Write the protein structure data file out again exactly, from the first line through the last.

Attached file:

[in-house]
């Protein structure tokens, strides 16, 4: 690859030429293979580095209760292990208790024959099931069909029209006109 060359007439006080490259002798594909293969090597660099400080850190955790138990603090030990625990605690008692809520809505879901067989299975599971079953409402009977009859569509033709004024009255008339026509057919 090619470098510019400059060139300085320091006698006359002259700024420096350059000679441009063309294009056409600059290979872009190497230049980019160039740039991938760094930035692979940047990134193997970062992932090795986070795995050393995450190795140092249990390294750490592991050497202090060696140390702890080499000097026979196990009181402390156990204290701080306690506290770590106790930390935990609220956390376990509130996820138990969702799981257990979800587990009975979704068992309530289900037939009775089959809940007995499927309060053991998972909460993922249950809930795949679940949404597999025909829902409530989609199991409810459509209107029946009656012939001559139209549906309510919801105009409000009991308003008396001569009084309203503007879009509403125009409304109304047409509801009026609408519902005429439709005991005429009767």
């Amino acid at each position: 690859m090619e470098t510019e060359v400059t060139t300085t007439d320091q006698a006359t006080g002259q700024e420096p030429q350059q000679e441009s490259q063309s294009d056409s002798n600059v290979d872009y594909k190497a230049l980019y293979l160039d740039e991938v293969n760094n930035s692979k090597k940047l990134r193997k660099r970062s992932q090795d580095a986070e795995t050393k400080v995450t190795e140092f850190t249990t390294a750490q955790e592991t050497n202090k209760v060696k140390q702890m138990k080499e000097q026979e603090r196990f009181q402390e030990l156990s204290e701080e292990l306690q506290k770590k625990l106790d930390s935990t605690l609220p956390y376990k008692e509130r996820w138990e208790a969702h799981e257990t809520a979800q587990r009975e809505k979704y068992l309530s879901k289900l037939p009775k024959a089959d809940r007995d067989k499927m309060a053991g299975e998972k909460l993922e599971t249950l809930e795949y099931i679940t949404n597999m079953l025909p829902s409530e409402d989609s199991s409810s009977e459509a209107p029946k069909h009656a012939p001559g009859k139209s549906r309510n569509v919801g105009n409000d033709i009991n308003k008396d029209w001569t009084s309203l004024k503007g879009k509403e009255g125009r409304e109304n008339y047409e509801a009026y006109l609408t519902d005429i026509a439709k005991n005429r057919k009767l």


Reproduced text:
[in-house]
């Protein structure tokens, strides 16, 4: 690859030429293979580095209760292990208790024959099931069909029209006109 060359007439006080490259002798594909293969090597660099400080850190955790138990603090030990625990605690008692809520809505879901067989299975599971079953409402009977009859569509033709004024009255008339026509057919 090619470098510019400059060139300085320091006698006359002259700024420096350059000679441009063309294009056409600059290979872009190497230049980019160039740039991938760094930035692979940047990134193997970062992932090795986070795995050393995450190795140092249990390294750490592991050497202090060696140390702890080499000097026979196990009181402390156990204290701080306690506290770590106790930390935990609220956390376990509130996820138990969702799981257990979800587990009975979704068992309530289900037939009775089959809940007995499927309060053991998972909460993922249950809930795949679940949404597999025909829902409530989609199991409810459509209107029946009656012939001559139209549906309510919801105009409000009991308003008396001569009084309203503007879009509403125009409304109304047409509801009026609408519902005429439709005991005429009767």
């Amino acid at each position: 690859m090619e470098t510019e060359v400059t060139t300085t007439d320091q006698a006359t006080g002259q700024e420096p030429q350059q000679e441009s490259q063309s294009d056409s002798n600059v290979d872009y594909k190497a230049l980019y293979l160039d740039e991938v293969n760094n930035s692979k090597k940047l990134r193997k660099r970062s992932q090795d580095a986070e795995t050393k400080v995450t190795e140092f850190t249990t390294a750490q955790e592991t050497n202090k209760v060696k140390q702890m138990k080499e000097q026979e603090r196990f009181q402390e030990l156990s204290e701080e292990l306690q506290k770590k625990l106790d930390s935990t605690l609220p956390y376990k008692e509130r996820w138990e208790a969702h799981e257990t809520a979800q587990r009975e809505k979704y068992l309530s879901k289900l037939p009775k024959a089959d809940r007995d067989k499927m309060a053991g299975e998972k909460l993922e599971t249950l809930e795949y099931i679940t949404n597999m079953l025909p829902s409530e409402d989609s199991s409810s009977e459509a209107p029946k069909h009656a012939p001559g009859k139209s549906r309510n569509v919801g105009n409000d033709i009991n308003k008396d029209w001569t009084s309203l004024k503007g879009k509403e009255g125009r409304e109304n008339y047409e509801a009026y006109l609408t519902d005429i026509a439709k005991n005429r057919k009767l």